US 254265 A
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ELASTIG WATER BED.
Patented Feb. 28.1882.
N. PETERS. Phowmmcgmpher. Wasningmn, 0.0.
UNITED STATES PATENT OEEICE.
EDWIN J. BONE, OF SOUTH BOSTON, MASSACHUSETTS.
SPECIFICATION forming part of Letters Patent No. 254,265, dated February 28, 1882l Application filed December 17, 1881.
I'o all whom it may concern:
Be it known that I, EDWIN JAMES BONE, a subject of Great Britain, residing at South Boston, in the county of Suffolk and State of Massachusetts, have invented a new and useful Elastic Water-Bed, of which the following is a specification. Y
My invention relates to the manufacture of elastic water-beds for the use of invalids, which l are constructed of rubber cloth or other thin elastic material.
The elastic water-bed is made in the shape of an ordinary mattress, and requires to be filled with water cr with water and air combined, and when so filled it aEords a perfectly level and elastic surface, which is maintained by the support of the water; and the object of my invention is to producea perfectly softand elastic bed for invalids, dispensing with all springs and mattresses, and as the body lying on the bed is virtually lying upon the water it neutralizes the pressure upon any particular part, and thus offers the most favorable conditions for the repose and comfort of the patient, preventing the evil effects of long confinement to bed, in the form of bedsores, 8vo., and owing to its susceptibility to pressure it affords great assistance to the patient in changing his position in bed. It also affords a ready and direct means of changing the temperature whenever the patients condition requires it.
The accompanying drawings show the construction of the bed.
Figure 1 is an exterior' perspective view of the elastic water-bed when filled with water. A is the inlet with flexible tube and funnel attachment, through which the water or air is supplied, and it is Aclosed by means of a metal screwcap. B is the outlet, to which is attached any required length of tube to carry off the Water when emptying the bed or changingthe temperature. The outlet is also closed with a metal screw-cap. In the internalarran gement of the cells I propose to make use of both of the methods described in Figs. 2 and 3.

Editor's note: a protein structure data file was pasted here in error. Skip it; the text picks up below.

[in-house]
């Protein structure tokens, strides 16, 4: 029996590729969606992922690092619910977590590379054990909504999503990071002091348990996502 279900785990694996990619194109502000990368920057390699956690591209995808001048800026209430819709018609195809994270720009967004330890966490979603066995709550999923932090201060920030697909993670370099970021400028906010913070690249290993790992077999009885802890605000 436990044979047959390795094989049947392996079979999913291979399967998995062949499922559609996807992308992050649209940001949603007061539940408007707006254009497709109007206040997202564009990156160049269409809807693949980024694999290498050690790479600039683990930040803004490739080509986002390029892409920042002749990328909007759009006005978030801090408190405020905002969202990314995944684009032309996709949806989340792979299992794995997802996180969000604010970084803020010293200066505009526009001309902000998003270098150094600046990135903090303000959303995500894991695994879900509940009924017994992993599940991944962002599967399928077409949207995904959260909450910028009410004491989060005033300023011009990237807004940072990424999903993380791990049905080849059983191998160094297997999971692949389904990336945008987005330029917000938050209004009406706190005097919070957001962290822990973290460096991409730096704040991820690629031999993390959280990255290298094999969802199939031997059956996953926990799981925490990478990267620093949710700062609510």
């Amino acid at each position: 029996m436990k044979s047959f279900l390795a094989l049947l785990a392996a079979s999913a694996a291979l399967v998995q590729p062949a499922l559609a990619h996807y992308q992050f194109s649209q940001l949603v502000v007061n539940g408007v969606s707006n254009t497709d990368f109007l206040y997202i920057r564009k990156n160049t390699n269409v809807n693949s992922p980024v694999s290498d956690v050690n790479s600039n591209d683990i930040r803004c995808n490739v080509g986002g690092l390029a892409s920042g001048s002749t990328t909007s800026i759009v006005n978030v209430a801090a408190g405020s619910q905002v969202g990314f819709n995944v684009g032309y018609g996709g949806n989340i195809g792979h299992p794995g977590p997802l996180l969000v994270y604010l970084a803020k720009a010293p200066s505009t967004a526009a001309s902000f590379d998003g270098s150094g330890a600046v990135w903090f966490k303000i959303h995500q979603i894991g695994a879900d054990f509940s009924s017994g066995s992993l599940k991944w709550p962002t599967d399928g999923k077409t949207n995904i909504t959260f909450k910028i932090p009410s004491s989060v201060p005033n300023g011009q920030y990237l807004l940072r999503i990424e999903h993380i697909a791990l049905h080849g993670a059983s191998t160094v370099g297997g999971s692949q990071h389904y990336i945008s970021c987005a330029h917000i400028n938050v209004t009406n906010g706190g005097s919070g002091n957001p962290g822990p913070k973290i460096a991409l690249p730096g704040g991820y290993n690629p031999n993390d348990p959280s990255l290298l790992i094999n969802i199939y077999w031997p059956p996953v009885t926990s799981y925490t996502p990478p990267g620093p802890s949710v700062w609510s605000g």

Fig.2 shows the internal construction of the bed, which consists of cells or divisions of thin rubber cloth, which run transversely and are attached to the upper and under parts of the bed, as shown in Fig. 4,-and extend to within a short space of the outer edges, which are left (No model.)
o pen for the free passage of the water on either s1 e.
Fig. 3 shows another arrangement of the cells or divisions, which also run transversely, but are attached on alternate sides of the bed, the opposite end being cut olf a short distance from the side of the bed. Bythis arrangement a more perfect circulation of water is obtained, which is of great utility ,when change of temperature is required.
Fig. 4 is a side section, showing the cells when filled. They are attached to the top and bottom of the bed, as shown, and when the bed is empty the divisions fold over, allowing the top to collapse for folding the bed up.
The elastic water-bedis madeof thin rubber, rubber cloth, or other elastic water-proof material, and the cells or divisions are made of the same material. l The bed is made in the shape and proportions of ordinary beds or mattresses, and the seams or edges are rmly. cemented, woven, or otherwise securely joined.
The bed, when required for use, must be placed on an ordinary bedstead with a smooth, firm bottom,and when filled with water at any requisite temperature, or nearly fllled with water and then sufficiently inflated with air, and covered with a sheet or thin blanket,itis ready for itsoccupant, requiring no springs or other mattress, but forming in itself a perfectly soft, agreeable, and elastic bed, free from all feeling of hardness or lumps,and giving such uniform support to every part of the body,without any undue pressure, that even the most emaciated person cap lie upon it for extended periods without contracting bed-sores, &c.; and it also gives the most perfect support for patients suffering from fracturedlimbs, &c.,doing away with the jarring incidental to the ordinary bed and springs.
The cells or divisions running transversely afford a fulcrum to assist the patient in Inoving in bed, and they assist to keep the bed in shape when filled, and also prevent any perceptible displacement of water by the movements of the patient, and this is still further prevented by forcing in a small quantity of air with the bellows after the bed is nearly filled with water.
The temperature of the bed can be readily changed at any time, without disturbing the palOO visions. which are inflated by filling the beds, 85e., with Water orwith water and air combined,
as described in the specication and shown on 15 the drawings.
2. An improved and direct means of circulating Water through the beds and rapidly changing the temperature, as set forth iu specication.
EDWIN JAMES BONE.
GEO. A. PRATT, ROBERT PROVAN.